It was an ominous message that advanced a new way of dealing with complications. In 1970, when an oxygen tank on the Apollo 13 exploded — while the spacecraft was more than 300,000km away from Earth — one of the astronauts radioed in a line that has now been immortalised in Hollywood movies: “Houston, we have a problem.” Nasa dealt with that problem by first testing various solutions here on Earth, in replicas of the Apollo 13. This idea of using a physical twin caught on, and eventually gave way to the digital twin — a copy of a real-world object that exists digitally and can be used to understand how the actual entity would respond to various inputs.
Digital twins have become popular across industries and are playing an increasingly vital role in healthcare. Anirban Bhattacharyya, Board Member of Amplo Global, a startup that provides artificial intelligence-driven digital twins, points out that the technology allows healthcare professionals to run clinical trials, test or validate new drugs, perform what-if analyses of various procedures, or understand the causes and effects of different treatment plans. And all of this can be done without the need to conduct real-life tests on patients. “A digital twin is a powerful tool in healthcare because it is informed by sensor data that are collected from the twin’s physical counterpart, fed into an IoT platform and enriched by AI,” says Bhattacharyya, adding that the digital twin and its corresponding physical counterpart exist in parallel and evolve together.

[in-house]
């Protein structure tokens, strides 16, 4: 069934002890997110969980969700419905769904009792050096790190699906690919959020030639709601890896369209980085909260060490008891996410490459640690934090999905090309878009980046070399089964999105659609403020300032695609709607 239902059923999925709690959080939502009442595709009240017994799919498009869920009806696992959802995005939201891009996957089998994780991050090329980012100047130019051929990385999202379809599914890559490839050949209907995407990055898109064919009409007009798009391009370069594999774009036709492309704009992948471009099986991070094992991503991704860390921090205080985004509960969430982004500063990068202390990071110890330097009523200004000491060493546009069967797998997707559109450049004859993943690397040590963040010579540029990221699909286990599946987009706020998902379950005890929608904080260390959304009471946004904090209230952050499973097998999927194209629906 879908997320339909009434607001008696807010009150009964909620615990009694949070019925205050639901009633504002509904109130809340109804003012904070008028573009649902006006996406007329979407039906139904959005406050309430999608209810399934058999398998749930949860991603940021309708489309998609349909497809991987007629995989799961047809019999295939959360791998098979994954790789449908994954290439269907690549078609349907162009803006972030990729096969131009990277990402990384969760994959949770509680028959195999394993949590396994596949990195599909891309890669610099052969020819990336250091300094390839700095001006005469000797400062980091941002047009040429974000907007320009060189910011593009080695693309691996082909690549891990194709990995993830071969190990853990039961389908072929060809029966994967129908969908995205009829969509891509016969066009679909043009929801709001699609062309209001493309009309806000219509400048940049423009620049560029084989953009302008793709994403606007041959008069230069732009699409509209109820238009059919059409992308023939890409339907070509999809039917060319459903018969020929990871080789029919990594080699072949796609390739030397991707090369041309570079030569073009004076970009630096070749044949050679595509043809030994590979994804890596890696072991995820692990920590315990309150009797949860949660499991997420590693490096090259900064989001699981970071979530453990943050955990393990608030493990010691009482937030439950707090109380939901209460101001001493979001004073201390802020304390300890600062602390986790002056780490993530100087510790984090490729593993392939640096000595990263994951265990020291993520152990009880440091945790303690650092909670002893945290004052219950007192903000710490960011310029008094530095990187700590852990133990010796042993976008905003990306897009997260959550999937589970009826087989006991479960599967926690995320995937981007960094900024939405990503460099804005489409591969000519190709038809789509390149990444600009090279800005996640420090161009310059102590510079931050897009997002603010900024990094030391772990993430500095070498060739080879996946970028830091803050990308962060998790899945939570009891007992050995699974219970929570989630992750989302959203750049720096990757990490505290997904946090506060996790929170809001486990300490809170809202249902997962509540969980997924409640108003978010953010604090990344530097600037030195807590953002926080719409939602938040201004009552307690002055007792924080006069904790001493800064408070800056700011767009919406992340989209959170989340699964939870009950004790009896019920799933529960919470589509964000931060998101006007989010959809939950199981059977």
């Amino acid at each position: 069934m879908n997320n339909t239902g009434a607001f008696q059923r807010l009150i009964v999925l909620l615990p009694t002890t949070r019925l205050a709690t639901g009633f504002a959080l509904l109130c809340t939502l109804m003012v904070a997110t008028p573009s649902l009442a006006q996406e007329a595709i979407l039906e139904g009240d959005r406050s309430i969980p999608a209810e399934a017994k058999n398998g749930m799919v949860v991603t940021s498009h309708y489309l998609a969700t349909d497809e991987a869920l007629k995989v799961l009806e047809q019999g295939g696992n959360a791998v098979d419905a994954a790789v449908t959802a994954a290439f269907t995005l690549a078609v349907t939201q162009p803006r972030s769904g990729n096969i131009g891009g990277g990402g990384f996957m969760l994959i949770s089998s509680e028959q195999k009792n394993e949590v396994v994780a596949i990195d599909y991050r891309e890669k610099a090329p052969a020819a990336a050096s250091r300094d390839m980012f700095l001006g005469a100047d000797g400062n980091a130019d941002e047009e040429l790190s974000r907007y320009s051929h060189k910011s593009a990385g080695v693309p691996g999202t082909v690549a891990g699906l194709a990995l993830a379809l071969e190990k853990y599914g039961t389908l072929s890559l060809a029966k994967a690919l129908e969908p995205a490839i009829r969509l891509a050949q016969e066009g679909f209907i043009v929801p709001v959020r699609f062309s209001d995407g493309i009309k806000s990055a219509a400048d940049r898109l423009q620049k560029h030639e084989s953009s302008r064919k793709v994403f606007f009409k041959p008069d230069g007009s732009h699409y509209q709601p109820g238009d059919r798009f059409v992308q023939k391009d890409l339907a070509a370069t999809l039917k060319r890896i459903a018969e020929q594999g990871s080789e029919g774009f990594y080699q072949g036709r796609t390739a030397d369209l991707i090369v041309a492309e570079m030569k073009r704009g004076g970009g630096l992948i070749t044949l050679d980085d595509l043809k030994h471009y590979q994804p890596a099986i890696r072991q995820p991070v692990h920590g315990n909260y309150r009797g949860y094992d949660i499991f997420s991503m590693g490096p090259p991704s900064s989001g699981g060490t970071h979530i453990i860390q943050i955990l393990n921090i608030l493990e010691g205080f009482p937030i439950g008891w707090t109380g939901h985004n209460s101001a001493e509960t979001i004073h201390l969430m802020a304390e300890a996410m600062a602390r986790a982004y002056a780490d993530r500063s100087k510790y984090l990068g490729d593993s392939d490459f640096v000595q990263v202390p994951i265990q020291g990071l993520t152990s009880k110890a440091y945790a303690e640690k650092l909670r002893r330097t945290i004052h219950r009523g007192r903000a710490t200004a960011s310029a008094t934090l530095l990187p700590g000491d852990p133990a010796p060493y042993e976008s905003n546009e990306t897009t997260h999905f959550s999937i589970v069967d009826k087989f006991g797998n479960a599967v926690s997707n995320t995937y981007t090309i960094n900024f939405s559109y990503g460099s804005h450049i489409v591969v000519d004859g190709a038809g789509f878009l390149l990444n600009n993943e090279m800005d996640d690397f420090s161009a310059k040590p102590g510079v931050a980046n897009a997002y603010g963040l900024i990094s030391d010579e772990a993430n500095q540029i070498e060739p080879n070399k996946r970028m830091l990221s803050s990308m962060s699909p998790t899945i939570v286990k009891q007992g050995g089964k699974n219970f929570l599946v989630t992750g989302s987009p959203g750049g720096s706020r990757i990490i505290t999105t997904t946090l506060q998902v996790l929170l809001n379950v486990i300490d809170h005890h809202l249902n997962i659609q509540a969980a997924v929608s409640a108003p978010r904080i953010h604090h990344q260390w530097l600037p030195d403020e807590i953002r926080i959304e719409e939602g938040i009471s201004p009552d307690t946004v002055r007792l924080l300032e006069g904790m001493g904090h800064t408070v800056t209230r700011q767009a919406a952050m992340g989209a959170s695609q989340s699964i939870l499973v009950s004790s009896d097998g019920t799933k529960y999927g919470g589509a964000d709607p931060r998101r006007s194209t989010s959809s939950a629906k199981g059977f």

A digital twin is a powerful tool in healthcare because it is informed by sensor data that are collected from the twin’s physical counterpart, fed into an IoT platform and enriched by AI.
Twinning the human body
In 2018, Siemens Healthineers demoed an AI-powered digital twin of the human heart that can be used to visualise responses to treatments even before intervention is required. The ultimate goal of the project is to create a digital twin of the entire human body “to better understand patient health and predict changes as well as therapy outcomes”. Similarly, Hewlett Packard Enterprise has teamed up with École polytechnique fédérale de Lausanne on the Blue Brain Project, a Swiss brain research initiative that uses a supercomputer to create a digital twin that will further our understanding of brain diseases.